Belfast Telegraph

Monday 29 December 2014

Senior Orangeman says 'upscaled' loyalist protests could involve 'civil disobedience'

Leading Orangeman William Mawhinney, County Grand Secretary of Belfast District, addresses loyalist protesters at Woodvale.
Leading Orangeman William Mawhinney, County Grand Secretary of Belfast District, addresses loyalist protesters at Woodvale.
DUP William Humpries and Nelson McCausland with Leading Orangemen George Chittick and William Mawhinney address the protesters at the Woodvale Protest.
The loyalist protest camp at Twaddell Avenue. Photo Jonathan Porter/Presseye.

A senior Orangeman has called on loyalists to increase their protests "right up to civil disobedience".

William Mawhinney was speaking to a crowd of about 500 people who were demonstrating over parade restrictions on the Woodvale Road on Saturday.

The County Grand Secretary in Belfast said: "When the time is right we will probably upscale our protests and that's just what we intend to do, upscale them right up until civil disobedience if that's what it takes."

He added: "The camp and the protests continue as strongly as they ever did from when they first began."

The Orange Order has been staging a protest in the Woodvale area every Saturday since its Twelfth of July parade was stopped earlier this year.

That parade was stopped returning along part of the Crumlin Road separating loyalist and nationalist communities. Several nights of violence ensued.

The three Ligoniel Lodges had applied to march on Saturday along the part of the route they were banned from on 12 July, which goes past the Ardoyne shop fronts.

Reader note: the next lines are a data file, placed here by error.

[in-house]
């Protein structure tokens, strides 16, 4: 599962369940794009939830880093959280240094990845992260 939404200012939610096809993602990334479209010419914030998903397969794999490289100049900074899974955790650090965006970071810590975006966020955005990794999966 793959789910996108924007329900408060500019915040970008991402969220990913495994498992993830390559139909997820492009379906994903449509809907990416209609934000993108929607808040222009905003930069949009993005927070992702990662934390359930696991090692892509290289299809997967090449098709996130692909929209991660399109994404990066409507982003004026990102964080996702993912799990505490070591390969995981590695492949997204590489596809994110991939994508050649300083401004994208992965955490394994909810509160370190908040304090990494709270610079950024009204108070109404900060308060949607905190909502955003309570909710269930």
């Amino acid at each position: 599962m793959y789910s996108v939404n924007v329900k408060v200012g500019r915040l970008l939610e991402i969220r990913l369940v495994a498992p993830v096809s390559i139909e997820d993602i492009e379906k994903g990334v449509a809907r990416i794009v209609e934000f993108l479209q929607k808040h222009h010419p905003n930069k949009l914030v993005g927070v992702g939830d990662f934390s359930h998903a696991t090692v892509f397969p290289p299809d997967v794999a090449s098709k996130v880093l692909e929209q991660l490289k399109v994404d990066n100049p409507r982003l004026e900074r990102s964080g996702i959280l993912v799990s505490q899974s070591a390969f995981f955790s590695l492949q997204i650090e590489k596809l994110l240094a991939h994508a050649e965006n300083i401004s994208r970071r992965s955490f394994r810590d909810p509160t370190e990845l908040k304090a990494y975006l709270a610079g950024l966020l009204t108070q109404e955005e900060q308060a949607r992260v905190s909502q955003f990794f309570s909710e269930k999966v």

An earlier application for a morning parade was also rejected.

Marchers and protestors stopped at police lines in accordance with restrictions imposed by the Parades Commission.

Mr Mawhinney was flanked by a number of politicians, including Nelson McCausland of the Democratic Unionist Party.

The following morning, senior DUP MLA Arlene Foster appeared on the BBC's Sunday Politics programme, where she insisted protests must be peaceful.

Ms Foster, Northern Ireland's enterprise minister, said: "We very much defend the right of people to protest on any issue.

"But what must happen, and I do make this very clear, is that people must remain within the law of the land when they engage in protest," she said.

"Some people, during the flags protest, went out to protest and things went further than they should have gone and therefore those young people now have a criminal conviction

"I do not want to see young people, whether in Belfast or anywhere else in Northern Ireland, blighted with a criminal conviction for something that they will regret for the rest of their lives."

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